2. Coping with people who ''save'' seats. I don't know about you, but it makes me nuts when I enter a self-service restaurant, airport gate area, movie theater, etc., and there are people ''saving'' seats -- sometimes lots of seats -- for people who are not there, and who sometimes do not ever actually show up, which does not stop the savers from vigilantly guarding their seats, often by placing items such as shopping bags on them. My feeling is, if an actual person was physically there and had to go to the bathroom or something, fine, you can ''save'' that person's seat until he or she returns; but if you're ''saving'' a seat for a hypothetical person who is not there, then the seat should go to real people who are there. The concept of ''saving'' seats should be restricted to junior high school, where ''frontsy-backsy'' is still considered a legal technique for butting into line.

So my idea is that public seating areas would be monitored via cameras; if a ''seat-saver'' was observed denying seats to real people, the appropriate magnets would be activated, and the seat-saver, along with the shopping bags, would vacate the ''saved'' seats, very much the way a Poseidon missile vacates a submarine. Granted, the magnetic field would also prevent everybody else from using the seats, but I think the overall effect would be worth it.

3. Improving the quality of medical care. I recently had my annual physical examination, which I get once every seven years, and when the nurse weighed me, I was shocked to discover how much stronger the Earth's gravitational pull has become since 1990. There should be magnets -- very powerful magnets -- under doctors' scales to compensate for the gravitational increase, much the way economists adjust dollar amounts for inflation.

I'm sure I could come up with other practical uses for magnetic human levitation, but I have to go. It's been an hour since lunch, and, as a resident of the Earth's magnetic field, I find myself powerfully attracted to the refrigerator.

Jun 25, 2007

Carl Mortished: Energy crisis 'cannot be solved by renewables'

THE world is blinding itself to the reality of its energy problems, ignoring the scale of growth in demand from developing countries and placing too much faith in renewable sources of power, according to two leaders of the global energy industry.
The chief executive of Royal Dutch Shell today calls for a “reality check”. Writing in The Times, Jeroen van der Veer takes issue with the widespread public opinion that green energy can replace fossil fuels. Shell’s chief gives warning that supplies of conventional oil and gas will struggle to keep pace with rising energy demand and he calls for greater investment in energy efficiency.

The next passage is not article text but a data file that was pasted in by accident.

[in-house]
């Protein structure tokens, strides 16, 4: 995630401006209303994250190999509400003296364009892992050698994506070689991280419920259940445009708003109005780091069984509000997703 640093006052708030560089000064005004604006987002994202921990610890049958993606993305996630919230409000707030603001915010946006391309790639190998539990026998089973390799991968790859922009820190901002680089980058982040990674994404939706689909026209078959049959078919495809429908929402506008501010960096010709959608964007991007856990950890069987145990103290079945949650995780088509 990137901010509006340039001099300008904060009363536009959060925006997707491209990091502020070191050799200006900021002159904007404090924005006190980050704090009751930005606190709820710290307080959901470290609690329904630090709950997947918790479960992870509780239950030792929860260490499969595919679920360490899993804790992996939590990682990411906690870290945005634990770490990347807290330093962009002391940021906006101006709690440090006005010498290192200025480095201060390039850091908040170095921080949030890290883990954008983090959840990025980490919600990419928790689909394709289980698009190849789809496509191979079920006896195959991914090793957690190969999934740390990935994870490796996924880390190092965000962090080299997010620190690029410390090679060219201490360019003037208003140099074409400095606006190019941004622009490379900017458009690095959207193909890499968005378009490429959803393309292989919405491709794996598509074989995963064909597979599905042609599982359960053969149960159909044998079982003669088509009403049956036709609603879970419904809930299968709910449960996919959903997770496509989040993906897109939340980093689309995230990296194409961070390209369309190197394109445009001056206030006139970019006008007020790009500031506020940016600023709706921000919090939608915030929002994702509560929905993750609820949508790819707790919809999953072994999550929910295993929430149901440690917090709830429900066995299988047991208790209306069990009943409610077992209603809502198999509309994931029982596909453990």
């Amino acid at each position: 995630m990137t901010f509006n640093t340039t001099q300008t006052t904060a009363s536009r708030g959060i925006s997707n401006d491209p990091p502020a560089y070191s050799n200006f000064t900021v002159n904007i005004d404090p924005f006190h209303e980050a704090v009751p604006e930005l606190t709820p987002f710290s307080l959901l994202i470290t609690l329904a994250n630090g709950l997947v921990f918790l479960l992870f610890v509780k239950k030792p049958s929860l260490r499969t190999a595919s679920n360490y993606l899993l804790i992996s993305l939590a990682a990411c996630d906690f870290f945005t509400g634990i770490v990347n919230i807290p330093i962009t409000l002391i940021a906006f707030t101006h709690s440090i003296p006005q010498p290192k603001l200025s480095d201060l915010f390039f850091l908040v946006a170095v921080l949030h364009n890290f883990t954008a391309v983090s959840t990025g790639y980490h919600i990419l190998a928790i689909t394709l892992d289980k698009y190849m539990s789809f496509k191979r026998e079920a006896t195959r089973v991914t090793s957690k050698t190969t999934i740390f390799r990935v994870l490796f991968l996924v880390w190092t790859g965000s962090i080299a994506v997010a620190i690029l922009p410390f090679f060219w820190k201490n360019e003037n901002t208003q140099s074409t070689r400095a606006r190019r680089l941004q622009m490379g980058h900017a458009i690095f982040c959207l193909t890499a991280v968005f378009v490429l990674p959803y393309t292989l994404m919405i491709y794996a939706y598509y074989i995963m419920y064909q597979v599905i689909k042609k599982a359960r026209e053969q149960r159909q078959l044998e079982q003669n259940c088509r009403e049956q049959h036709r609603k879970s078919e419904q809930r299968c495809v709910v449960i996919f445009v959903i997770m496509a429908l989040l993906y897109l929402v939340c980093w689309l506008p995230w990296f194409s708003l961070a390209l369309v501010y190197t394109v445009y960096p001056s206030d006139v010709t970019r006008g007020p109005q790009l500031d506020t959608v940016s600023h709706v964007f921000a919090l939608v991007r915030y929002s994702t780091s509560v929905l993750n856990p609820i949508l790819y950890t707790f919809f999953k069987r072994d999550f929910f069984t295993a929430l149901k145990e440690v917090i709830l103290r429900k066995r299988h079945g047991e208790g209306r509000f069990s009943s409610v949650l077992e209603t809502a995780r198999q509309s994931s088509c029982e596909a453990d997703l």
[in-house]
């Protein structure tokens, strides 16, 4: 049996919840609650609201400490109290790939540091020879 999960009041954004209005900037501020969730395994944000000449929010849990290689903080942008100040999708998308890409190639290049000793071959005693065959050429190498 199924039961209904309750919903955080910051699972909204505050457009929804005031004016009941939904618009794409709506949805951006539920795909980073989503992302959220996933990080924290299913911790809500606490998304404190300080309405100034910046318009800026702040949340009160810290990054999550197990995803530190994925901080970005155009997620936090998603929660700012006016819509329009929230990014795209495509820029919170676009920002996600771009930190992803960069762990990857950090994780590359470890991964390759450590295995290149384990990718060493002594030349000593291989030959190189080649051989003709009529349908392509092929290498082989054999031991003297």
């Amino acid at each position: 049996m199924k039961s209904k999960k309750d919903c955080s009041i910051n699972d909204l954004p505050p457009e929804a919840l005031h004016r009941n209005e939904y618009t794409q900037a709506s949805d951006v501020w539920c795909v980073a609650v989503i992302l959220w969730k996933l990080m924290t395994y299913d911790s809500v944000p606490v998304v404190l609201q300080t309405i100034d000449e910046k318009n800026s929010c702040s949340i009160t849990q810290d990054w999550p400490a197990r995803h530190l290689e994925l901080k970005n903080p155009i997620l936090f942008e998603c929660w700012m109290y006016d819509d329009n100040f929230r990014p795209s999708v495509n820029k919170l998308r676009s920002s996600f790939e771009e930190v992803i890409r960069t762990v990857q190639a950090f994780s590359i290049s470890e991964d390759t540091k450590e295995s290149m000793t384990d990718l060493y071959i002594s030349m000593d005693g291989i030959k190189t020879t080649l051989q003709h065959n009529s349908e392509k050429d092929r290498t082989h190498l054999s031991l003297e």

Instead of a great conversion to wind power and solar power, Mr van der Veer predicts, the world will be forced into greater use of coal and much higher CO2 emissions, “possibly to levels we deem unacceptable”. Alternative energy sources, such as renewables, will not fill the gap, says Mr van der Veer, who forecasts that even with major technological breakthroughs, renewables could account for only 30 per cent of energy supply by the middle of the century. “Contrary to public perceptions, renewable energy is not the silver bullet that will soon solve all our problems,” he writes.

Jun 20, 2007

The Paperless Office Lives!


Or you could say, even more old-fashioned brick-and-mortar libraries are destined to be turned into condos, thanks to Adobe's release today of its Digital Editions software, an application for reading and organizing electronic books, newspapers, magazines, and other publications. Not that I really believe paper books have become obsolete--and certainly not magazines--but Adobe sure wants you to buy into the concept. It began offering the software as a free download beginning this morning.

Jun 19, 2007

Matthew Broersma: Online Bank Security Worsens

Banks' online security is getting worse as they rush to offer services online, according to new research. This year's Annual Security Report from NTA Monitor, a security testing firm, found that 20 percent more security vulnerabilities turned up in the infrastructures of banks, building societies and other financial institutions compared with last year's report. The survey covers networks, applications and systems.

By comparison, a month ago NTA reported that the security of U.K. organizations in general improved year-on-year. Thirty-two percent of U.K. organizations tested had critical vulnerabilities that are widely known and exploited, compared to 61 percent in 2006. Meanwhile, financial organizations tested positive for an average of three more vulnerabilities in the 2007 survey, NTA said.

A common category was buffer overflows in Bind running on DNS servers, which could allow an attacker access to the server. Another common problem was expired SSL certificates, which force users to acknowledge that they know the certificate is invalid before they can access the site. NTA technical director Roy Hills said the increase in security problems is due to growing pressure on financial organizations to go online. "Whilst this extra accessibility is of benefit to many customers, at the same time it can increase the exposure to external attacks," he said in a statement.